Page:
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Malawi President Mutharika urges Lilongwe University of Agriculture graduates to become real farmers

The 608 graduating students from Lilongwe University of Agriculture and Natural Resources (LUANAR) have been urged to become real farmers and bring innovations that would develop the agriculture sector.

On Wednesday, President Peter Mutharika, who is Chancellor for LUANAR made the call when he awarded the students with certificates, diplomas and degrees during the university’s second congregation held in Lilongwe.

Mutharika said being an agro-based economy, Malawi needs people with relevant expertise to be actively involved in farming if the country is to develop.

As such, he urged the new graduates to be directly involved in farming by becoming farmers themselves rather than confining themselves in offices.

“One of the problems we have in this country is that most people think farming is not for educated people, but for those who cannot get jobs in the office. This is a completely wrong mindset.

“Go to America or Australia, you will find educated people with degrees taking agriculture as a profession,” said Mutharika.

He added: “Let us recognize and promote the dignity of farming, let us change our mindset to recognize the prestige of being a farmer and be proud to take up farming as a profession. We do not train farmers to be in the office, but rather we must train farmers to be on the farm,” said Mutharika.

The President also asked the graduates to become innovative by using the knowledge and skills they have acquired and start their own businesses and create jobs for others.

He also urged them to have a purpose in life, saying each generation must discover its own mission and fulfill it.

According to the First Citizen, the mission of his generation was to liberate Malawi from colonial oppression and liberate Malawi from one party rule which was all achieved.

He said the current mission of his generation is to develop the country by transforming Malawi from being a predominantly consuming and importing country into a producing and exporting one.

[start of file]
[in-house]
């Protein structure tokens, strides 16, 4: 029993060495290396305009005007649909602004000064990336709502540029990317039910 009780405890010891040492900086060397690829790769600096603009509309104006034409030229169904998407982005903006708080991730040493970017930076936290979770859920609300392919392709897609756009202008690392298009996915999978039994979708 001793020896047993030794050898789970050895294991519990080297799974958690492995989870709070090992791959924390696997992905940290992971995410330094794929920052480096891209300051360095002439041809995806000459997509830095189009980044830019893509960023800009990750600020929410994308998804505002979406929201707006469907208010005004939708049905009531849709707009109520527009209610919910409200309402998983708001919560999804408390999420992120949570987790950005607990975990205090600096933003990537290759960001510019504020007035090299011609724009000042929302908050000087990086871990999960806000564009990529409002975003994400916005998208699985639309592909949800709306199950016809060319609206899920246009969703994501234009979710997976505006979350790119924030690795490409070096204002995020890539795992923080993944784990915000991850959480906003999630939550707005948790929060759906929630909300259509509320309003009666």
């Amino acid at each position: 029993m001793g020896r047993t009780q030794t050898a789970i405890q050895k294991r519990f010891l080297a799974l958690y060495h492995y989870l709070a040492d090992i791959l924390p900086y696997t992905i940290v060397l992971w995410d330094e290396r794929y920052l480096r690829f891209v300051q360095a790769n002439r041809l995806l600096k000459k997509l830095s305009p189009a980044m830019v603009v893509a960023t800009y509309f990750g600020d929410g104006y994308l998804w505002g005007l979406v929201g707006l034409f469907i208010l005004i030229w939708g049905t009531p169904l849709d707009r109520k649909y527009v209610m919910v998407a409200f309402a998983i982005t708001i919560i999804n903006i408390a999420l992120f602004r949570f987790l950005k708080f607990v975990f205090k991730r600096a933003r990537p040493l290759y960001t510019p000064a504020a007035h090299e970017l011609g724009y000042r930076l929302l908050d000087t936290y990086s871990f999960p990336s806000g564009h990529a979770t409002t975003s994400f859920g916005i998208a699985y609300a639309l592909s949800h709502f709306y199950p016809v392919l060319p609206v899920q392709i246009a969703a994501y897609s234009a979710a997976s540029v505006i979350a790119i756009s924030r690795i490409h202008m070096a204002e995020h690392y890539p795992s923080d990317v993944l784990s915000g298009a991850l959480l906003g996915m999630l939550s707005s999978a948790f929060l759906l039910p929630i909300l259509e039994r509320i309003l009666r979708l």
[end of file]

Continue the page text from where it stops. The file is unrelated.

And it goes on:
To achieve this, Mutharika said Malawi has to become a productive, competitive and resilient nation in accordance with the Malawi Growth and Development Strategy III.

“Our first and most urgent priority is to improve our agriculture, water development and climate change management.

“The Lilongwe University of Agriculture and Natural Resources has a critical role to play in this agenda. This university has always endeavoured to produce relevant graduates with entrepreneurship skills for agricultural growth, food security, wealth creation and sustainable natural resources management,” said Mutharika.

He then assured Malawians of his government’s commitment in promoting education by establishing more public universities and constructing new infrastructure in all public universities.

Speaking earlier, Chairman of LUANAR University council, Professor James Seyani, said five years after the establishment of the university, it has recorded a high number of success stories.

These, he said, include increased number of students being enrolled, increasing infrastructure for the university and increasing the number of campuses, which he attributed to the enabling environment resulting from Mutharikas’ commitment in improving education standards.

Vice Chancellor for LUANAR, Professor George Kanyama Phiri, assured Malawians that the graduating students have been fully equipped with knowledge to fit into any working environment in and out of Malawi.

392 students graduated from Bunda Campus under the faculties of agriculture, development studies, food and human sciences, natural resources and post graduate studies.

216 students graduated with diplomas in agriculture and horticulture under the faculty of
Natural Resources (NRC) from the NRC campus


  1. What is a ‘real’ farmer? One who locks themselves in debt buying genetically engineered and patented seeds? One who kills all vegetation in their fields using herbicides? One who creates unbalanced pest problems through the use of unnatural monocropping and then tries to eradicate these pests through the use of toxic insecticides? Or, a farmer who studies and learns about the importance of ecological diversity? The farmer who is able to use applied observation to mimic the patterns of nature to created resilient and regenerative agricultural systems? The farmer who diversifies production to match Malawi’s 6 food-group nutritional model? We should to ask ourselves what type of ‘real’ farming is being taught at LUANAR?

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